On a point of order, Mr Speaker. Will you indulge me for a moment? I have a bit of FOMO—fear of missing out—because as a Front Bencher I have not been able to say thank you for everything that you have done in the House. I thank you for all you have done on issues of equality and for not shying away from talking about race. I thank you for all you have done on LGBT+ issues, and for making this House more inclusive. Thank you for opening your state rooms, so that small organisations that thought the Houses of Parliament did not care about them could come to some of the grandest rooms in the Palace and feel valued. Thank you for all you have done.
I also want to thank you, Mr Speaker, for bringing Reverend Rose into the House. Hearing everybody’s testament on how she has touched all our lives has been very moving. She has touched my life in many ways. My right hon. Friend Valerie Vaz spoke about Labi Siffre. Reverend Rose and I talk often about this song and I just wanted to say the first verse:
“The higher you build your barriers
The taller I become
The further you take my rights away
The faster I will run
You can deny me, you can decide
To turn your face away
No matter ’cause there’s
Something inside so strong
I know that I can make it
Though you’re doing me wrong, so wrong
You thought that my pride was gone, oh no
There’s something inside so strong”.
Thank you, Mr Speaker, for being so strong. I thank Reverend Rose for all that she has done for the House, for me and for everybody. Thank you.
Well that was extraordinary and magnificent. I thank the hon. Lady for her excessively generous personal remarks as regards me, but what is much more important is what she said about Rose and I want to underline and reinforce that.
Colleagues, I am extremely grateful to each and every one of you, as we approach the end of this Parliament, for sparing the time and making the commitment to share your experience of and demonstrate your—I was going to say respect for—devotion to the Reverend Rose, who has after all been devoted to us for nine years. In every particular—I say this not so much for colleagues, but for those observing our proceedings—Rose has not just done the job, she has excelled beyond anything that we could reasonably have imagined or contemplated. Her daily commitment is there for all to see, day after day, combining her duties in the Chamber with the responsibility for the conduct of services and the need to attend to St Mary-at-Hill in the City and to interact with large numbers of people on the parliamentary estate.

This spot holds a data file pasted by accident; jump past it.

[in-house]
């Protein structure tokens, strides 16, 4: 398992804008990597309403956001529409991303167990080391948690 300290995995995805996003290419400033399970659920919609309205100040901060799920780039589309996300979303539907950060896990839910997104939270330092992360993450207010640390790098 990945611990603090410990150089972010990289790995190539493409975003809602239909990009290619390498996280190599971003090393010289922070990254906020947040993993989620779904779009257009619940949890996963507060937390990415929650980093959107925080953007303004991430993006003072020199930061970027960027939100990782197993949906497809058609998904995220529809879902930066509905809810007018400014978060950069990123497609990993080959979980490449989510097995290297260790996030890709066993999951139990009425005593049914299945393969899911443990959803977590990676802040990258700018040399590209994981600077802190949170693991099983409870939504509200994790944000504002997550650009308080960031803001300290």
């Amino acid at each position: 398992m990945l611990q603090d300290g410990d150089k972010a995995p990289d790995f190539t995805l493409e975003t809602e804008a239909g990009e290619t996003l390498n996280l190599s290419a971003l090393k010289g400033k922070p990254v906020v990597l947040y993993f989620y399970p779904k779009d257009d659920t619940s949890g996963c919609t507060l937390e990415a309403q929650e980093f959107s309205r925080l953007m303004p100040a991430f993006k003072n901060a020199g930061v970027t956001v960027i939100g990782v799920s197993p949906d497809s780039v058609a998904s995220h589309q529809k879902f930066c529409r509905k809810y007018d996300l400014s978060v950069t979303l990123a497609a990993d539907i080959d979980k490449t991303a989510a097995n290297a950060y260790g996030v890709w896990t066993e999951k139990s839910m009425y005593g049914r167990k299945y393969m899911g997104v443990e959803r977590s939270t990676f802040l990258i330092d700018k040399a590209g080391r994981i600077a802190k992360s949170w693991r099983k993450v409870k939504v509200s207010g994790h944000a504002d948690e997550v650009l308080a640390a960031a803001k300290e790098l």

On big occasions, as so many colleagues have eloquently evidenced, Rose has found the words that needed to be expressed. She has expressed them with feeling and with a transparent and undeniable sincerity. It is that authenticity about her that impresses everybody who hears or meets her. We all know, of course, that a very important part of Rose’s role, as has been referred to by many colleagues during these tributes, is the offer of pastoral care. To Members, to Members’ staff, to the staff of the House, to anyone not employed by the House but contracted to work for it, or to anyone who has reason to be on the parliamentary estate who needs help, Rose has been there to provide that help. It has been a singular and unforgettable contribution.
I certainly do not mind vouchsafing to the House that as well as being aware in many cases of when, how and to what extent Rose helped other colleagues, she has been a terrific source of support, succour and counsel to me. Until my dying day, I will appreciate that support, that succour, that counsel and that camaraderie, which she has been able to provide. Many people have also referred to the circumstances of the terrorist attacks. In those circumstances, we could not have wanted anyone, for the purpose of providing comfort and mitigation of pain, other than Rose.
So many people over the past three years have referred to our departed and beloved colleague, Jo Cox, and someone referred earlier to Birstall in Yorkshire, where the then Prime Minister and the Leader of the Opposition went the day after the appalling murder of Jo. Of course I went as well, but what was really significant was how Rose went, and each of us, the Prime Minister, the Leader of the Opposition and I, observed the impact of Rose’s presence and persona—her love, kindness, compassion and empathy—on people who were experiencing quite unendurable pain. That pain could not be removed, but it could at least be mitigated, and it could be mitigated by no one better than the Reverend Rose. I have a sense, my friends and colleagues, that we are all agreed in this Chamber that the House of Commons’ loss is Canterbury and Dover’s gain.